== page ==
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      Overview of the Marine Roseobacter Lineage

      1 , 2 , 3

      Applied and Environmental Microbiology

      American Society for Microbiology

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          Identification of common molecular subsequences.

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            Physiology and molecular phylogeny of coexisting Prochlorococcus ecotypes.

            The cyanobacterium Prochlorococcus is the dominant oxygenic phototroph in the tropical and subtropical regions of the world's oceans. It can grow at a range of depths over which light intensities can vary by up to 4 orders of magnitude. This broad depth distribution has been hypothesized to stem from the coexistence of genetically different populations adapted for growth at high- and low-light intensities. Here we report direct evidence supporting this hypothesis, which has been generated by isolating and analysing distinct co-occurring populations of Prochlorococcus at two locations in the North Atlantic. Co-isolates from the same water sample have very different light-dependent physiologies, one growing maximally at light intensities at which the other is completely photoinhibited. Despite this ecotypic differentiation, the co-isolates have 97% similarity in their 16S ribosomal RNA sequences, demonstrating that molecular microdiversity, commonly observed in microbial systems, can be due to the coexistence of closely related, physiologically distinct populations. The coexistence and distribution of multiple ecotypes permits the survival of the population as a whole over a broader range of environmental conditions than would be possible for a homogeneous population.
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              Dynamics of bacterial community composition and activity during a mesocosm diatom bloom.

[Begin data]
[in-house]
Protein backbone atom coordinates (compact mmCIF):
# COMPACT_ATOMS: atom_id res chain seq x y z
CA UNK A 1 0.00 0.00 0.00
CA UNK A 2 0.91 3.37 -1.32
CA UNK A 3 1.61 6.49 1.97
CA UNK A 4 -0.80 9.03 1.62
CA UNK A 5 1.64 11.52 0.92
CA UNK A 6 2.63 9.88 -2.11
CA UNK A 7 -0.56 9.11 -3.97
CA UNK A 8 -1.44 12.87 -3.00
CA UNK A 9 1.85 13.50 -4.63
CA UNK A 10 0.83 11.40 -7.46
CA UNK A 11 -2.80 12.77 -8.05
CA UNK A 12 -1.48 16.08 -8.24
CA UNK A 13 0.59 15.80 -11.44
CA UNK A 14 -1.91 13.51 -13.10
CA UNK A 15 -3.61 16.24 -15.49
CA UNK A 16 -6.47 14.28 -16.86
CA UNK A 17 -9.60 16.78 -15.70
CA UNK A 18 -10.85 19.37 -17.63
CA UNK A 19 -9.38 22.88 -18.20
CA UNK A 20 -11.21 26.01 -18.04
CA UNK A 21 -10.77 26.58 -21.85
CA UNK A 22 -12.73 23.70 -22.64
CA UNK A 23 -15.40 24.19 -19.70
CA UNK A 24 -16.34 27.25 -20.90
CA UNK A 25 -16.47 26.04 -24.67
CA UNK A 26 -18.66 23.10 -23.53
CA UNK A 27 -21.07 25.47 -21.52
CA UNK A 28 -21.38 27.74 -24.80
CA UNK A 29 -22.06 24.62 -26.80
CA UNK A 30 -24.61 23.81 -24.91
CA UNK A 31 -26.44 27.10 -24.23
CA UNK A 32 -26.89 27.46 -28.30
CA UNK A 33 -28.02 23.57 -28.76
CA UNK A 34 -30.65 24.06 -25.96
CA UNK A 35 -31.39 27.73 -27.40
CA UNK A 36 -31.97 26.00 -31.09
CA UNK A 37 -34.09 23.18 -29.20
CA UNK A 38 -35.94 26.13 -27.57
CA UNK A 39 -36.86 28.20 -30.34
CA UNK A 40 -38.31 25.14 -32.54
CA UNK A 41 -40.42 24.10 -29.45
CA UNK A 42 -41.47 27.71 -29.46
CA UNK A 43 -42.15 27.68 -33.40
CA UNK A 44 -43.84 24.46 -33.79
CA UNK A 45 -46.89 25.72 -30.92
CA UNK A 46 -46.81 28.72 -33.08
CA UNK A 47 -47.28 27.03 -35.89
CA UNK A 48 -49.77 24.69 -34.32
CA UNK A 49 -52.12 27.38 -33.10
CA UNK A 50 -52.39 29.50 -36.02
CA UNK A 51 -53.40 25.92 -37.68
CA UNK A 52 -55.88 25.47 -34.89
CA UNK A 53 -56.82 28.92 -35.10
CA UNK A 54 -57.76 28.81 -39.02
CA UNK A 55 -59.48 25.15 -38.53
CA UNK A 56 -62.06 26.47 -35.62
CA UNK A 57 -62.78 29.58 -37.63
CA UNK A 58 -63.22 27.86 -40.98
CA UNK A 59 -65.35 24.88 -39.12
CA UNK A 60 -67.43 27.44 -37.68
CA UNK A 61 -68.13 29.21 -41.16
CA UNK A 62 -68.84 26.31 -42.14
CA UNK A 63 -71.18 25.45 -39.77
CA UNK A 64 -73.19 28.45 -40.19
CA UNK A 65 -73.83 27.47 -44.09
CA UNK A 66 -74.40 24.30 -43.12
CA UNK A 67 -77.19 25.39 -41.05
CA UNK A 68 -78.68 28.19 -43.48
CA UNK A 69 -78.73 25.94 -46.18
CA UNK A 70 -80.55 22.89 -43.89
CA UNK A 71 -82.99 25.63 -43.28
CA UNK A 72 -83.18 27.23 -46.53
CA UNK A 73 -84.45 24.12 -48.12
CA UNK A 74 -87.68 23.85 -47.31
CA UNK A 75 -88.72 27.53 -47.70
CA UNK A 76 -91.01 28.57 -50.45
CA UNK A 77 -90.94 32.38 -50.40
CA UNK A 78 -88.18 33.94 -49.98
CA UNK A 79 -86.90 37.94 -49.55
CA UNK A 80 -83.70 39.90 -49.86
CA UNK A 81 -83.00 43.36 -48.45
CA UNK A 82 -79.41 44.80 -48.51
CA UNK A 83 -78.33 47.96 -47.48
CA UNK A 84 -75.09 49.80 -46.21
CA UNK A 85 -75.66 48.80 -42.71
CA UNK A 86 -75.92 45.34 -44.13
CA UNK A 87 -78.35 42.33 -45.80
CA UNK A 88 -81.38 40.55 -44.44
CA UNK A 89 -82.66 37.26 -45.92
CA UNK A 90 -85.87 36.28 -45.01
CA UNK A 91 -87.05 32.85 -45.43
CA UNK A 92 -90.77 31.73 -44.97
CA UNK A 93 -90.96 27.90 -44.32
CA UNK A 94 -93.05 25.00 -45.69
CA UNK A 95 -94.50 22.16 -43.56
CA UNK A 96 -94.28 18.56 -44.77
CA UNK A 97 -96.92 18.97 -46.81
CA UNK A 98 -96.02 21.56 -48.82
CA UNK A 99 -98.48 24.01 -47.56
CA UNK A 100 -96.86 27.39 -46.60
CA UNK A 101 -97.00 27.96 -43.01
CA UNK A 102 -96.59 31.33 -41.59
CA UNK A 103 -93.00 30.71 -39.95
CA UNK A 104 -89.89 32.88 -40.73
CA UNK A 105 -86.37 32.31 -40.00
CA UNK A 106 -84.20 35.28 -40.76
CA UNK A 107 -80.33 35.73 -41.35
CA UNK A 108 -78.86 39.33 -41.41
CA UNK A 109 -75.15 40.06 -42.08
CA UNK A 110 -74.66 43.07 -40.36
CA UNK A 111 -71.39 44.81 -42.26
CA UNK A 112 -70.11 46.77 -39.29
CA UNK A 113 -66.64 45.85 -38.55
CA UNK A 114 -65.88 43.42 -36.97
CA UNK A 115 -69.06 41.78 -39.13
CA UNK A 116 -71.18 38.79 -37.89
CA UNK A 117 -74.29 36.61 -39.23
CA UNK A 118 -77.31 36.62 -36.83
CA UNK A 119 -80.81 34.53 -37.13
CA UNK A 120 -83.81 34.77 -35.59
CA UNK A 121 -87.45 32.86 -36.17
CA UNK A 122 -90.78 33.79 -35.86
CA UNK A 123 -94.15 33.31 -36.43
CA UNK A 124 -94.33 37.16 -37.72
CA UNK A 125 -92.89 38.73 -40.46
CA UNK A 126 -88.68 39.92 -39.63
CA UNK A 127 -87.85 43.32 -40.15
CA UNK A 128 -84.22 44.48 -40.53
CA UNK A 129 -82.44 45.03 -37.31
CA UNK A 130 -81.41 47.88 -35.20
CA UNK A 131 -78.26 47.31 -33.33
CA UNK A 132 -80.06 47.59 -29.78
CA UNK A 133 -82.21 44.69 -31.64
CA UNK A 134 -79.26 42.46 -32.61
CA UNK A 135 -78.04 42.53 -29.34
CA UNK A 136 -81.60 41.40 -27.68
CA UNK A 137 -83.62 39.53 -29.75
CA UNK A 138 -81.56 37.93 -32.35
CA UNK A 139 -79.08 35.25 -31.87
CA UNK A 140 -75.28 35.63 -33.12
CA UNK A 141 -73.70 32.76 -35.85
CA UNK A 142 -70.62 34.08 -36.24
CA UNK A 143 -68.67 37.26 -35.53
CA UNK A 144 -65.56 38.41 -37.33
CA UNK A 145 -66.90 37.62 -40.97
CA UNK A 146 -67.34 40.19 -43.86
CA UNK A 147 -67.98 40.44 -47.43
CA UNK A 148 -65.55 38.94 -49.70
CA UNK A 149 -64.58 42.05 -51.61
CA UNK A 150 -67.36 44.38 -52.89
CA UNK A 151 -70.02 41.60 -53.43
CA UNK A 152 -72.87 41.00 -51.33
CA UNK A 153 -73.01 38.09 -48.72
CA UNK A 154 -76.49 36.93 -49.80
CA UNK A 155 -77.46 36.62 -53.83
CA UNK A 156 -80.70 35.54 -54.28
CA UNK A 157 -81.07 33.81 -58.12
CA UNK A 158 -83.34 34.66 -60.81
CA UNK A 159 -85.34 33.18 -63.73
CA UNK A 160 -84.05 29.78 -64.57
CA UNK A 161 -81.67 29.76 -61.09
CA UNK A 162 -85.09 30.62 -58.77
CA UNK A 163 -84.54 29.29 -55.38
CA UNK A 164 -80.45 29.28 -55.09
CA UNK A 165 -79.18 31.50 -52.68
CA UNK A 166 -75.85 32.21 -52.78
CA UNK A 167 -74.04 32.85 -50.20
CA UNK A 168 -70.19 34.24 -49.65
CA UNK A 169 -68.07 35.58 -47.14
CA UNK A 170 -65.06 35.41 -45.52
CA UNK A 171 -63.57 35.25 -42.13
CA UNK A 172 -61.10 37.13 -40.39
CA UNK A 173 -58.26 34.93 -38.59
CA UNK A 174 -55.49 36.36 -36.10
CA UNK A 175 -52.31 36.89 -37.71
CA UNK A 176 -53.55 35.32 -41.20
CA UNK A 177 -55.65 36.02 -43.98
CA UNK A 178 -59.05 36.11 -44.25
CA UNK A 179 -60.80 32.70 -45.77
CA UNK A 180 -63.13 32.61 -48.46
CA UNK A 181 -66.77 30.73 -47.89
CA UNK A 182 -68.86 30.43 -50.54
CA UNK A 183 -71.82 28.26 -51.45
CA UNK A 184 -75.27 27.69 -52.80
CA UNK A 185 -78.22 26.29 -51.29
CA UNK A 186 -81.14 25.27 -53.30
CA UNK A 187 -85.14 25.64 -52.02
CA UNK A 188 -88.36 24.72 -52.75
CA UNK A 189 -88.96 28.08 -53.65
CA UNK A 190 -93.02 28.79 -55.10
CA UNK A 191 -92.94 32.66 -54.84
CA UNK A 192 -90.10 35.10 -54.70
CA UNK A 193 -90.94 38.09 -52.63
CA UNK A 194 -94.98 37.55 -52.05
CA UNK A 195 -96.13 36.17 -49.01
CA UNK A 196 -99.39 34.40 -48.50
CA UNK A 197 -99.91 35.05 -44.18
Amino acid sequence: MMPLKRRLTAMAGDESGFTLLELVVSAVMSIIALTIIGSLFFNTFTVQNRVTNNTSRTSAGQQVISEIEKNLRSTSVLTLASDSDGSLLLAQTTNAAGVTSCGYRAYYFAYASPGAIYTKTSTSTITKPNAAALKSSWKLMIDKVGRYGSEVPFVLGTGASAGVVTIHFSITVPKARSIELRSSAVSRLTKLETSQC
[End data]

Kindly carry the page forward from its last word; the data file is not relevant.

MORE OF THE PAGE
Bacterial community composition, enzymatic activities, and carbon dynamics were examined during diatom blooms in four 200-liter laboratory seawater mesocosms. The objective was to determine whether the dramatic shifts in growth rates and ectoenzyme activities, which are commonly observed during the course of phytoplankton blooms and their subsequent demise, could result from shifts in bacterial community composition. Nutrient enrichment of metazoan-free seawater resulted in diatom blooms dominated by a Thalassiosira sp., which peaked 9 days after enrichment ( approximately 24 microg of chlorophyll a liter(-1)). At this time bacterial abundance abruptly decreased from 2.8 x 10(6) to 0.75 x 10(6) ml(-1), and an analysis of bacterial community composition, by denaturing gradient gel electrophoresis (DGGE) of PCR-amplified 16S rRNA gene fragments, revealed the disappearance of three dominant phylotypes. Increased viral and flagellate abundances suggested that both lysis and grazing could have played a role in the observed phylotype-specific mortality. Subsequently, new phylotypes appeared and bacterial production, abundance, and enzyme activities shifted from being predominantly associated with the 1.0-microm size fraction, indicating a pronounced microbial colonization of particles. Sequencing of DGGE bands suggested that the observed rapid and extensive colonization of particulate matter was mainly by specialized alpha-Proteobacteria- and Cytophagales-related phylotypes. These particle-associated bacteria had high growth rates as well as high cell-specific aminopeptidase, beta-glucosidase, and lipase activities. Rate measurements as well as bacterial population dynamics were almost identical among the mesocosms indicating that the observed bacterial community dynamics were systematic and repeatable responses to the manipulated conditions.
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                Author and article information

                Journal
                Applied and Environmental Microbiology
                AEM
                American Society for Microbiology
                0099-2240
                1098-5336
                October 2005
                October 2005
                : 71
                : 10
                : 5665-5677
                Affiliations
                [1 ] Department of Microbiology, University of Tennessee, Knoxville, Tennessee
                [2 ] Department of Microbiology and Cell Biology, University of La Laguna, La Laguna, Spain
                [3 ] Department of Marine Sciences, University of Georgia, Athens, Georgia
                Article
                10.1128/AEM.71.10.5665-5677.2005
                1265941
                16204474
                © 2005
                Product
                Self URI (article page): https://AEM.asm.org/content/71/10/5665

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